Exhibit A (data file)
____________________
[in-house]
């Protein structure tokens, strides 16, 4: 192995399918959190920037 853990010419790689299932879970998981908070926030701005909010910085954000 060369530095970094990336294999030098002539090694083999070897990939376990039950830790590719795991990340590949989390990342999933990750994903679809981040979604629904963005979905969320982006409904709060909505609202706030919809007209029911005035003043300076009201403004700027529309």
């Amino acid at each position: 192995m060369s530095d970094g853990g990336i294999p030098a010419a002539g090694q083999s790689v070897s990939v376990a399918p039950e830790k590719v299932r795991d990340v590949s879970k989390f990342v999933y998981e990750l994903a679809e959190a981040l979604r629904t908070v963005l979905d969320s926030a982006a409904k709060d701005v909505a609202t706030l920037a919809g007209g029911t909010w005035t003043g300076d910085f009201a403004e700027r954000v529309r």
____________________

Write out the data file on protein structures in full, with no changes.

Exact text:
[in-house]
């Protein structure tokens, strides 16, 4: 192995399918959190920037 853990010419790689299932879970998981908070926030701005909010910085954000 060369530095970094990336294999030098002539090694083999070897990939376990039950830790590719795991990340590949989390990342999933990750994903679809981040979604629904963005979905969320982006409904709060909505609202706030919809007209029911005035003043300076009201403004700027529309």
């Amino acid at each position: 192995m060369s530095d970094g853990g990336i294999p030098a010419a002539g090694q083999s790689v070897s990939v376990a399918p039950e830790k590719v299932r795991d990340v590949s879970k989390f990342v999933y998981e990750l994903a679809e959190a981040l979604r629904t908070v963005l979905d969320s926030a982006a409904k709060d701005v909505a609202t706030l920037a919809g007209g029911t909010w005035t003043g300076d910085f009201a403004e700027r954000v529309r």